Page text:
The OPT-OUT Theory

I believe that we all should be in a lifelong process of working out our theology. A recent tweak in my theology has intrigued me. Real theologians have likely covered this ground and have established doctrines and terminology for the things that I am about to describe.

In my terms, I refer to it as the OPT-OUT theory. Doctrinally, it is similar to the idea of election, except without limitation or selectivity. You might think of it as extreme election.

The basic idea is that everything necessary for our eternal life and fellowship in Christ has already been provided. Our inclusion is an already-accomplished fact not dependent upon our response. We experience the fullness and blessing of life in Christ as we turn our hearts to God. Of course, we also have the choice to not take part in the relationship available to us.

I bounced this idea off of a couple of people, but so far, the reactions seem skeptical – raised eyebrows and a hesitant, “well that is interesting.” So I decided I better keep this to myself.

I was pleasantly surprised when I recently heard this quote in a sermon by Greg Boyd:

“Now people still have the free will to choose against that if they want – to OPT OUT if they want – and they do so to their own destruction. But the default setting now is that people are in Christ.”

So there you go. Maybe it’s not so extreme.

What do you think?

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47 thoughts on “The OPT-OUT Theory

  1. I too have thought about this idea — having first heard it from Spencer Burke (I think). The only modification I think should be made to the idea of opt-out grace is that, unlike most examples of opt-out, a vast majority of people who do opt-out of a relationship with God do so without understanding that they are doing so.

    You cannot consciously opt-out of something that you don’t know or understand. For many, a loving God who wants an eternal relationship – a God that will always be waiting for you to reconcile that relationship, is so far from their understand of who God is.

    I think most folks will only realize that they have opted-out of this relationship that they were made for when they understand what that relationship is supposed to be, and who their Creator really is.

    Peace,
    Jason

    1. I used to wonder why my daughter ran from our love sometimes until I realized that she didn’t really understand love. What she saw as overpowering authority was simply our keeping her out of danger – because we love her. As she grows older, she understands more. So do I.

      Some people however understand and defy. Why? Arrogance. The one sin that dethrones God. Did Satan not say to Eve, “You will be like God!”
      Belligerence is blinding.

  2. That’s a great point Jason. It’s hard for me to imagine that anyone would choose to opt out if they truly understood and knew God. It saddens me that we, the church, have not only failed to communicate His love, but often have distorted the truth about His nature and character.

  3. Sounds a little bit like what theologian Wolfhart Pannenberg has written.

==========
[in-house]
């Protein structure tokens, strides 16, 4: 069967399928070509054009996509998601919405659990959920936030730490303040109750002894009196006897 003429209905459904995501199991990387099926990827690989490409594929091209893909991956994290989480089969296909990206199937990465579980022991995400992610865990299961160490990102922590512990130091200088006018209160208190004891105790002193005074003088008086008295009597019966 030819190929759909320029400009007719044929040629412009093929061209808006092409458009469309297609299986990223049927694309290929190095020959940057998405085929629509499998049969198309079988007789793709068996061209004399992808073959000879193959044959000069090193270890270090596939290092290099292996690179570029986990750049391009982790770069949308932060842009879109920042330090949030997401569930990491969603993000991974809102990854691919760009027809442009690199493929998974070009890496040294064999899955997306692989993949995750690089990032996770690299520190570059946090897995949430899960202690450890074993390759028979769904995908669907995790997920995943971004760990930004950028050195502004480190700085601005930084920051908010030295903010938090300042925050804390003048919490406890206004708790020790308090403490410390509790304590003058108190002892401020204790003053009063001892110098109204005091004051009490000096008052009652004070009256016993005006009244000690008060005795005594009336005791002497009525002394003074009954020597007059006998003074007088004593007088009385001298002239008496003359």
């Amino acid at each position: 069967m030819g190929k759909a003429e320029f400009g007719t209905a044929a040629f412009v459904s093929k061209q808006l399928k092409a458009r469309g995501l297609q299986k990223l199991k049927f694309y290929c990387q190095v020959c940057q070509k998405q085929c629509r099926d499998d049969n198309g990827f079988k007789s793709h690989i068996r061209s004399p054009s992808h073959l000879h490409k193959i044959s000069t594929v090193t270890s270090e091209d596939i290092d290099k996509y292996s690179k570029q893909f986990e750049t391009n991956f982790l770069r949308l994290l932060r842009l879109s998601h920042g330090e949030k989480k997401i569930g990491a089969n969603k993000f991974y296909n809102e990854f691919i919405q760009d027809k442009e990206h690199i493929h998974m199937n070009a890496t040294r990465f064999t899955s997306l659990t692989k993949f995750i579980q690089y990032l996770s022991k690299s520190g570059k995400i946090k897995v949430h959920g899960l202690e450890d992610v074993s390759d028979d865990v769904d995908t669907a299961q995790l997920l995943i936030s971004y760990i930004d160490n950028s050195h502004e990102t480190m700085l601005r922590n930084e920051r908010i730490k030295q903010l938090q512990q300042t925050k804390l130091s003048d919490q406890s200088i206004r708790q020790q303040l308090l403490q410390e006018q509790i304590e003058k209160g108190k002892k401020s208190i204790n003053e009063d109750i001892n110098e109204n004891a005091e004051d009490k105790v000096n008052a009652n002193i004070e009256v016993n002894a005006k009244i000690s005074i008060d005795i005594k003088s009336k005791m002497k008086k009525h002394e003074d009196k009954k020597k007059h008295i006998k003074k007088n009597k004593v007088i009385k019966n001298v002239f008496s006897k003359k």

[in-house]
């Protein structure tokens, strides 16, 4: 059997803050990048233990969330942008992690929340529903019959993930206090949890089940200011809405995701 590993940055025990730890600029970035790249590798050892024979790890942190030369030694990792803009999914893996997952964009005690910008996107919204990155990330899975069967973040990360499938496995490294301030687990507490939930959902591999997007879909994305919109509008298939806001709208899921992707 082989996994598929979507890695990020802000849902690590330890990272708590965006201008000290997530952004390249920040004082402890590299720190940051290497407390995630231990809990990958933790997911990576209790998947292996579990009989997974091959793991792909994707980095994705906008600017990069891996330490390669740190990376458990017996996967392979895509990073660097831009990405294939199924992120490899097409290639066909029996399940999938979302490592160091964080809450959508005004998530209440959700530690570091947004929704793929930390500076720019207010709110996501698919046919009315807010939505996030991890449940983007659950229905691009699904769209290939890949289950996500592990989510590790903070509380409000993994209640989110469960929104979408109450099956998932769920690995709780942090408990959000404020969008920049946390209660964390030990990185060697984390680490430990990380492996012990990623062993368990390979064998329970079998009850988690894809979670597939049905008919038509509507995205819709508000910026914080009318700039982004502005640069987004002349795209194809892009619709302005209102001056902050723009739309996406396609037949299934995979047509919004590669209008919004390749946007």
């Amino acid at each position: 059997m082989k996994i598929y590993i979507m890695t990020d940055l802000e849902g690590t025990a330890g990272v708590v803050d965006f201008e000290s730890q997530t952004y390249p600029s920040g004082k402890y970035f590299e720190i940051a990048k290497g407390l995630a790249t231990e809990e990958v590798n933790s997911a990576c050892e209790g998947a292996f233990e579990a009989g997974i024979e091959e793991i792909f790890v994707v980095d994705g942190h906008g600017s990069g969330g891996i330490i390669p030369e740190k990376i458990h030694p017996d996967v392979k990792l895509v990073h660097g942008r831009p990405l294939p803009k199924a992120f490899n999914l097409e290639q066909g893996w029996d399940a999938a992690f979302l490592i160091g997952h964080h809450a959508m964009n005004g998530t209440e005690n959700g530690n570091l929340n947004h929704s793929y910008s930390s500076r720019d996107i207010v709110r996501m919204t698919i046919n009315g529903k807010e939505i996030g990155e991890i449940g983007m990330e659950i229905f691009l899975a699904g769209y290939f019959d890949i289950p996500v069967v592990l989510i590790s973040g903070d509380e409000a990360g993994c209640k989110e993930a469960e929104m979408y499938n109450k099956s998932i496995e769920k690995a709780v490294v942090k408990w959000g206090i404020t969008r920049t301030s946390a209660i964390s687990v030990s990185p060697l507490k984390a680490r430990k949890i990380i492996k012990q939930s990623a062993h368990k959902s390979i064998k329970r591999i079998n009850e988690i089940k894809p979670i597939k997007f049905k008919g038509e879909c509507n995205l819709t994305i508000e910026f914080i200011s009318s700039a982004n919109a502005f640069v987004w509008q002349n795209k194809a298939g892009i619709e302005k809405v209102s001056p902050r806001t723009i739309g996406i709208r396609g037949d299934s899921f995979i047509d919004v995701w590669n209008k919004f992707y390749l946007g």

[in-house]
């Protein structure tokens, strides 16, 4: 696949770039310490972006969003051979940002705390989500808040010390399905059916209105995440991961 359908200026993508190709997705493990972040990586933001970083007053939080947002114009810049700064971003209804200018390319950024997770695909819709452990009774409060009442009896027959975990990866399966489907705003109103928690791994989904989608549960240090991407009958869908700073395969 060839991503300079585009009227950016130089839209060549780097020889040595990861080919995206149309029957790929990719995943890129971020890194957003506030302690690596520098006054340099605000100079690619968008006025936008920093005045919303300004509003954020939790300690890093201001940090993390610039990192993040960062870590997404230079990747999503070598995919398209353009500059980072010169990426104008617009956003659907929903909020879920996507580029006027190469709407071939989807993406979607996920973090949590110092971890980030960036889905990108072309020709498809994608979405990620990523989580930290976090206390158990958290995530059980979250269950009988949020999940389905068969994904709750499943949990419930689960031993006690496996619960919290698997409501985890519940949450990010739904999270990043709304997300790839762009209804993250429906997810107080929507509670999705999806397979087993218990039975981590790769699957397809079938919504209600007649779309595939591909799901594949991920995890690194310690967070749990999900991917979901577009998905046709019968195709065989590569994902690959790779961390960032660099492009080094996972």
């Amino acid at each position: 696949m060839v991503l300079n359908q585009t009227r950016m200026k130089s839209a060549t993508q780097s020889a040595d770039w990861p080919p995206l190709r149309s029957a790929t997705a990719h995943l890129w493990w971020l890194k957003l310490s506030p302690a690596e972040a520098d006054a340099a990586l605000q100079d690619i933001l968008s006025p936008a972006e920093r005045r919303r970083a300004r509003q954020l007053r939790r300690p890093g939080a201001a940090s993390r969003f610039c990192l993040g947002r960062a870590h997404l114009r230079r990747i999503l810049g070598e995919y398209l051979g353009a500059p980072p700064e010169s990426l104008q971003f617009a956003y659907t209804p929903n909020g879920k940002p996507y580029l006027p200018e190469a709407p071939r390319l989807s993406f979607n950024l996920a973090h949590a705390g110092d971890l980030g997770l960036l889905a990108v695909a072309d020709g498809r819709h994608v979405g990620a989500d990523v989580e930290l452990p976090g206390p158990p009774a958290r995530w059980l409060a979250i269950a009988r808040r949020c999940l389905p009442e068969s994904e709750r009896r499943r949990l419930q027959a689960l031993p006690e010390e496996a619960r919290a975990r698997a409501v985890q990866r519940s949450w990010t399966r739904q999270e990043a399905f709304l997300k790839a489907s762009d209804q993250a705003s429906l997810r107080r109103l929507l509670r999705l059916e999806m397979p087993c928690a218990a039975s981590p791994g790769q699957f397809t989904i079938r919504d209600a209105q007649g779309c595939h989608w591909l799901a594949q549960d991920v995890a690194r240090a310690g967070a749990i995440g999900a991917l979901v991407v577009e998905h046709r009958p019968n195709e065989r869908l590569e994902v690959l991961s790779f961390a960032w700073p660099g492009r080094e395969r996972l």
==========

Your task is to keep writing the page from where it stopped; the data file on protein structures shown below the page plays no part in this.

Basically, his version of it is that God is the only source of life and being and identity. Our life and being and identity can only be truly derived from him. However, because we don’t see reality fully, from our earliest age we engage in countless attempts to derive our identity from other things. And we defend our fragile identities by trying to dominate others. This is our ego.

    God has reached out to us, in his work in the Old Testament revelation, in Christ, and in the Holy Spirit–offering to us the ability to participate with him, finding our self in full in his self, finding true freedom to be who we really are in openness, and trust, because we don’t have to defend falsely established identity anymore. If we find our being in God, nothing else can define us other than God, and God celebrates with us who we have been made to be.

    However, as open as God is, our egos still battle and war, even and especially in religious circles. We have the choice to participate with the fullness of God, and so find our true identity. But we don’t. Because we don’t trust. We want to dominate. We choose to seek like in some other source.

    This is judgment. Not that God is angry at us, but if we try to find our being in something else, there is no future in that, and so we are left to our non-identity.

    Finding our identity in God opens us up to him, to ourselves, and to others in increasing fullness–this fullness is the true definition of holiness. It’s about open fellowship, and choosing to find our identity in God’s identity.

  4. Are we not told that Christ died for our sins, and just ours, but the whole world? This was set in motion from the very beginning, before time began, you were saved. “Before Abraham was, I am.”

    Yet, God doesn’t “want” you unless you want Him. What I mean is, He wants you to be a part of the process. Forced love is not real love. He may know who will choose Him or not and therefore call us the “elect,” but even if we are the ones to “elect” our own salvation, does that mean we can do that apart from God? As many have pointed out, “We love because He first loved us.” (1 John 4:19) Spurgeon once put it this way: Our love for Him is the result of His love for us. We have none apart from Him. Is our ability to choose any different? It is our choice. But only because of His grace. His love, His Son, and, yes, our salvation stand apart from us. Jesus would have continued His ministry had Peter and John opted to keep fishing.